The Supreme Court’s decision essentially upholding the Affordable Care Act presents a challenge to Mitt Romney and others promising to “Repeal and Replace Obamacare.” The question is: Replace it with what?
Missouri and the other states that have adopted the Health Care Compact have already answered that question.
The Health Care Compact returns authority over health care to the states. It is an interstate compact that requires congressional approval, and with that approval will come block grants to states at the same level of spending now exercised by the federal government.
States will be free to choose different solutions that best suit them. Massachusetts could require residents and businesses to purchase private insurance, while Vermont might opt for a single-payer program, and Texas could choose a market-based system. Indiana, South Carolina, Utah, Georgia, Texas, Missouri and Oklahoma have already adopted the Health Care Compact.
Returning health care spending and policy details to the states also solves a larger problem that has bedeviled the system. Our health care problems cannot be solved as long as decisions about them are made by politicians, bureaucrats—and yes, even Supreme Court justices—at the federal level in Washington, DC.
That’s because the most urgent problem is one of governance—the question of: “Who decides?” We must fix the governance problem of “who decides” before we can fix the policy problem of “what is decided.”
America faces an epic crisis of governance on the issue of health care. Congress has spent decades gradually grabbing power over most of the health care system, and it capped off their project with Obamacare. No Congress can handle such responsibility well. There can be no centrally controlled health care system consistent with a free and independent American republic.
The ACA is a radical governance power grab breathtaking in cost and scope. The law does not define what type of healthcare will be provided, but it does identify who will decide: federal bureaucrats.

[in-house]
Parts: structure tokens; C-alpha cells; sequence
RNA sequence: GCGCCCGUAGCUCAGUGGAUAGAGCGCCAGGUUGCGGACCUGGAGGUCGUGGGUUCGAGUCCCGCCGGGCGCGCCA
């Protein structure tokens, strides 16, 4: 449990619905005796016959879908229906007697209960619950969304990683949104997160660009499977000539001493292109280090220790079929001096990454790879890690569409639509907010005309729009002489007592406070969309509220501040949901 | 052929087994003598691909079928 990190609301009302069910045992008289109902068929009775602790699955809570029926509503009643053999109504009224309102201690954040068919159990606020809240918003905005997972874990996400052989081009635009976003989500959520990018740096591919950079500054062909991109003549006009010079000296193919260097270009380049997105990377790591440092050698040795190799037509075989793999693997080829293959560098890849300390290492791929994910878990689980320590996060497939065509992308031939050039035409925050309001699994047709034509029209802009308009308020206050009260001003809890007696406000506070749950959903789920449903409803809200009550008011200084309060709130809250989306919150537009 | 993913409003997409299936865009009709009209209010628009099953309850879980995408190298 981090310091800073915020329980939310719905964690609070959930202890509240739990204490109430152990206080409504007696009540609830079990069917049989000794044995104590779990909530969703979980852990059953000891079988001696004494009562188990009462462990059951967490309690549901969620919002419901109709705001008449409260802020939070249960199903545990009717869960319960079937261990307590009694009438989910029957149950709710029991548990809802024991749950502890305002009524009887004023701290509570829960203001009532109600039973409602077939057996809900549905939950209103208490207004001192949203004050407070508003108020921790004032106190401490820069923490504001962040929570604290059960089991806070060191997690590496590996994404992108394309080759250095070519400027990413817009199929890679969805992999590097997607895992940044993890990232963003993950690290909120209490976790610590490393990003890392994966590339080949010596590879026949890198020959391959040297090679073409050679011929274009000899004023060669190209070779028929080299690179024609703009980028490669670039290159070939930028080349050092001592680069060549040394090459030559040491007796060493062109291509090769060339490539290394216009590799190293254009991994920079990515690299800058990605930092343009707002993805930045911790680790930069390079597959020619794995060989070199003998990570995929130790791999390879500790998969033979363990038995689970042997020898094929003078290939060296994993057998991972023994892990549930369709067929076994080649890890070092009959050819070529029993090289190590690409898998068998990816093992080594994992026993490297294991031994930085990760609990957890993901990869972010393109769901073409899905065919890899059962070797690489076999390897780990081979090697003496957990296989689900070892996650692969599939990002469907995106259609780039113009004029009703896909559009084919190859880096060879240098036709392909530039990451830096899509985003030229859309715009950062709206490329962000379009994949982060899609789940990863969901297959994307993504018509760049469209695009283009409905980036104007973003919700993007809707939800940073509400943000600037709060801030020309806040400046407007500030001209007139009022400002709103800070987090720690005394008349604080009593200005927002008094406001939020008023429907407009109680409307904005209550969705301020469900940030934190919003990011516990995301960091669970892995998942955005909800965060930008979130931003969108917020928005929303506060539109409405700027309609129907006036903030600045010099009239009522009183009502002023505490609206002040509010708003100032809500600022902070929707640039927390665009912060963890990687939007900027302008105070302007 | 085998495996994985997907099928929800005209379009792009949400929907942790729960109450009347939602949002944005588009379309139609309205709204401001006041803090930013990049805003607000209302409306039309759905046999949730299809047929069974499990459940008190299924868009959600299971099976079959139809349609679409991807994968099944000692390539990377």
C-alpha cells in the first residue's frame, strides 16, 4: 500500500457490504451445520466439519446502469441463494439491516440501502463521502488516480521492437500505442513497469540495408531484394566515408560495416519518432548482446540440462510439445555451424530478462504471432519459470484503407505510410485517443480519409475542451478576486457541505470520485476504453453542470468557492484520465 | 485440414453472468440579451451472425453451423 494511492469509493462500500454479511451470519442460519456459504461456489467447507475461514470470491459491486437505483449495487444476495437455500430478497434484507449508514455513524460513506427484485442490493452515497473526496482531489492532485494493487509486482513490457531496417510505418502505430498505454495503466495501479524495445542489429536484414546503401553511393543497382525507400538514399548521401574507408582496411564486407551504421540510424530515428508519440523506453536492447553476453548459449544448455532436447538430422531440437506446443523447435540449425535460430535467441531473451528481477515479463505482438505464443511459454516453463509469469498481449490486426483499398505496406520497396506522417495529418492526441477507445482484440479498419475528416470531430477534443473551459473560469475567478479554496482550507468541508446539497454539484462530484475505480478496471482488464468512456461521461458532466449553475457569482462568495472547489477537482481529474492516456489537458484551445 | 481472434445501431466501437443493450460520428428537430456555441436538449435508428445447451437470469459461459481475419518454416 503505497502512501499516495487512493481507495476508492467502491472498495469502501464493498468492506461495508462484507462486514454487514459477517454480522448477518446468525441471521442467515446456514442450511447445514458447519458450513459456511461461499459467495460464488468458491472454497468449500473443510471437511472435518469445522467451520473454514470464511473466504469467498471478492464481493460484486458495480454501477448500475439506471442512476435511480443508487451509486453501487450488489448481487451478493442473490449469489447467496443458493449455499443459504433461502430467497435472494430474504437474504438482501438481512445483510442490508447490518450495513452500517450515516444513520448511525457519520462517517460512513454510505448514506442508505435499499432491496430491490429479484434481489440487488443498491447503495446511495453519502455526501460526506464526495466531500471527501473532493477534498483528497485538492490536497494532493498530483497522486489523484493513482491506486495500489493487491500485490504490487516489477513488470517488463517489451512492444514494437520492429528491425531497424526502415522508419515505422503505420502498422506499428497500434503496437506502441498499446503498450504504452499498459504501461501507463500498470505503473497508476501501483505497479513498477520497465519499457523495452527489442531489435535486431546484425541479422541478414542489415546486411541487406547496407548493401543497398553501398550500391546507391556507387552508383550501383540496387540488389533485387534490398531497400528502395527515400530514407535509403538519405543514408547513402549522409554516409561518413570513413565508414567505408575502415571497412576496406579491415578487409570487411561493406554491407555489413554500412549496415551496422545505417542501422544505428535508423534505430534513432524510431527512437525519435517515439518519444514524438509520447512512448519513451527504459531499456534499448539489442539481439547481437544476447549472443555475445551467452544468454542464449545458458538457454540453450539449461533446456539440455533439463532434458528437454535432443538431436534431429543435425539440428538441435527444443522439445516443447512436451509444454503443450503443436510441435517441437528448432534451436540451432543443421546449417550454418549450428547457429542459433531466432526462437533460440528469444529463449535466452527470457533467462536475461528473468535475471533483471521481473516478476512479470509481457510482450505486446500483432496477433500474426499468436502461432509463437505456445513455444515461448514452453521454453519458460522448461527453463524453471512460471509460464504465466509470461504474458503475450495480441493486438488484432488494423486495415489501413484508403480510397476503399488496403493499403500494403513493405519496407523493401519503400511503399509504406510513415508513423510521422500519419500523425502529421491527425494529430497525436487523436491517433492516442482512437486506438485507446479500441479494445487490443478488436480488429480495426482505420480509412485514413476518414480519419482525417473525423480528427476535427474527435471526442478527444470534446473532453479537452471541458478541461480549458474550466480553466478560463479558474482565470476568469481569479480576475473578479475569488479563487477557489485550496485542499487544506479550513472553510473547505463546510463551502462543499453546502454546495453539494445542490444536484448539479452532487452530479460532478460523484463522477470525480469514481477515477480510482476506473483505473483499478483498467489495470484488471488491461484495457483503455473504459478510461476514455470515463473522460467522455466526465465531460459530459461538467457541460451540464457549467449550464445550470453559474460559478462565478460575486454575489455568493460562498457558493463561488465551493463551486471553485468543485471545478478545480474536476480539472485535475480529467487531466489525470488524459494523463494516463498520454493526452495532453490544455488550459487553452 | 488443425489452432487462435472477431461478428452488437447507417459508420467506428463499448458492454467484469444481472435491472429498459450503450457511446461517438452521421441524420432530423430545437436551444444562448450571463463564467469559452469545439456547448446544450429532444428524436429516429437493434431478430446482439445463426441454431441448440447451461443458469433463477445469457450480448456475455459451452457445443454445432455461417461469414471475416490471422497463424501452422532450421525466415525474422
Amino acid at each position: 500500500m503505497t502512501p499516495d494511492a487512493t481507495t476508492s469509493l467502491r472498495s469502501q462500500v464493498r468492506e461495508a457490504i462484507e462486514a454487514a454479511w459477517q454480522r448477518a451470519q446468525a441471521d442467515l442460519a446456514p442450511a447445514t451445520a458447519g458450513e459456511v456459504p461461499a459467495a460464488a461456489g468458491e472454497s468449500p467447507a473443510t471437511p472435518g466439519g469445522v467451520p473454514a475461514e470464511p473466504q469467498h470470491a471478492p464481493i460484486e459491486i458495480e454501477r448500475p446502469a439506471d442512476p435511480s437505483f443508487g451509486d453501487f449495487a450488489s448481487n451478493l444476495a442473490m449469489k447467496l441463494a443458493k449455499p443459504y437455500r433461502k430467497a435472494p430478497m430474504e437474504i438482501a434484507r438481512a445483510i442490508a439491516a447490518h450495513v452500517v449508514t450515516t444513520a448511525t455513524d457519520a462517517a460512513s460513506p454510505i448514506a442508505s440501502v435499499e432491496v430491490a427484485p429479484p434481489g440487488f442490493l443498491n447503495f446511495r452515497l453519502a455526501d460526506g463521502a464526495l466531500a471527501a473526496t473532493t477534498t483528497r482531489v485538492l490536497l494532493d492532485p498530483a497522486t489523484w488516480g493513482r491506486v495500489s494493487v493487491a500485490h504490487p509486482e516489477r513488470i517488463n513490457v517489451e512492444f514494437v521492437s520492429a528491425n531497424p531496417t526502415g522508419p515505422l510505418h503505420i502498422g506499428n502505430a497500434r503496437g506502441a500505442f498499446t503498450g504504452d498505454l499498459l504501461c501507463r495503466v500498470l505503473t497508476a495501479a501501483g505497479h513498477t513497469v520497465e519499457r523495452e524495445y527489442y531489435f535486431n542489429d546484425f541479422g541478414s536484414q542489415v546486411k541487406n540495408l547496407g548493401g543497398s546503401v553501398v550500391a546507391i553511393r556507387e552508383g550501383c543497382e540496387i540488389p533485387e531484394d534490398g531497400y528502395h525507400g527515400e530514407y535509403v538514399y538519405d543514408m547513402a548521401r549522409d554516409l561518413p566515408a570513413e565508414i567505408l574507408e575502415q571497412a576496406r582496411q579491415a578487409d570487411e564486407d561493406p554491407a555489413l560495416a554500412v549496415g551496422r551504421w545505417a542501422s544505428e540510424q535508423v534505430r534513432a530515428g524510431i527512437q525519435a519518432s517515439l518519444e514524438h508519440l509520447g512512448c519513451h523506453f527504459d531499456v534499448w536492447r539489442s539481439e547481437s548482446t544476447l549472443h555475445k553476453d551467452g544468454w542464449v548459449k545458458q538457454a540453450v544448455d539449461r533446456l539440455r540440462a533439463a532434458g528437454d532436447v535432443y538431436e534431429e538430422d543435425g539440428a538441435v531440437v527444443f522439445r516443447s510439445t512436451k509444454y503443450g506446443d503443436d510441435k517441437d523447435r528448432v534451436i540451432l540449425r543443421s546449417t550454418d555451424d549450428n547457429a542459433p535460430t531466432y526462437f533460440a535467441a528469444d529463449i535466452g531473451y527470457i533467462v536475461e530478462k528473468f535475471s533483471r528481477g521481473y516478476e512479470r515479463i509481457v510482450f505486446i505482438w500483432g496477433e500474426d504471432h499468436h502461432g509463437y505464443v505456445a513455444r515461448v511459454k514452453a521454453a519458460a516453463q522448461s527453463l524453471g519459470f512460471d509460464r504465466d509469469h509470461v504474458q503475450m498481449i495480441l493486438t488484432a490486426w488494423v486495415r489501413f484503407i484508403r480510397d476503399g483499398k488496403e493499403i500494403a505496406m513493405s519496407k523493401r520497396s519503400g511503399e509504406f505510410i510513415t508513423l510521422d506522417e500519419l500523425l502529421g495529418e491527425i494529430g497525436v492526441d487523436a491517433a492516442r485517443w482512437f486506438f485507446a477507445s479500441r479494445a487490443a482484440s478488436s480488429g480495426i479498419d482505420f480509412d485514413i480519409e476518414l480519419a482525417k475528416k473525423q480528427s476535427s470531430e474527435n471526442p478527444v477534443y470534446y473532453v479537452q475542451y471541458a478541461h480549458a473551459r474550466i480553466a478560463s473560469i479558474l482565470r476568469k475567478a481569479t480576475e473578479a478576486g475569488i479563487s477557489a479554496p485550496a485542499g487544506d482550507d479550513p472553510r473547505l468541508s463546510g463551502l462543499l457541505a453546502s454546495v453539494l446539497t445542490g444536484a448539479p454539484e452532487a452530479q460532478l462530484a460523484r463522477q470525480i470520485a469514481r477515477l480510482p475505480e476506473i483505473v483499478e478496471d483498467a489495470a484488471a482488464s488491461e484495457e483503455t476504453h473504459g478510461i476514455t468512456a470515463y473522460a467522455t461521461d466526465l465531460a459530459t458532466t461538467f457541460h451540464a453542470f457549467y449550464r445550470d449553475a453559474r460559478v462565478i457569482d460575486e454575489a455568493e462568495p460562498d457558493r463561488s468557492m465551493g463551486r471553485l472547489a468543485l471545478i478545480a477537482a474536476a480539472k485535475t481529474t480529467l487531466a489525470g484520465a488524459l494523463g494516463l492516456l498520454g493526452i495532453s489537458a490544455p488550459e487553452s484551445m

The only effective counter to this is sweeping governance reform, returning authority over health care to the states as the Health Care Compact does.
The Health Care Compact differs from other alternatives being discussed. The Ryan Plan for Medicare and Medicaid reform— supported by key congressional leaders from both parties—is better than Obamacare but, is still based on the flawed notion that solutions to our problems are to be found at the federal level. The Ryan Plan, like Obamacare, leaves Congress at the center of power.
America’s founders recognized dispersed authority and an engaged citizenry as the essential anchors of a free country. James Madison in Federalist No. 57 defended the new Constitution not by pointing to federal judges as guarantors of liberty, but by highlighting “above all the vigilant and manly spirit which actuates the people of America, a spirit which nourishes freedom, and in return is nourished by it.”
When Mitt Romney and others promise to replace Obamacare, they can also restore the Federalist foundations of our Republic. Missouri already has approved a clear alternative to our centralized health care system - the Health Care Compact. It is the way to replace Obamacare while living up to our ancestors’ hopes and applying their traditional values of self-governance to modern America.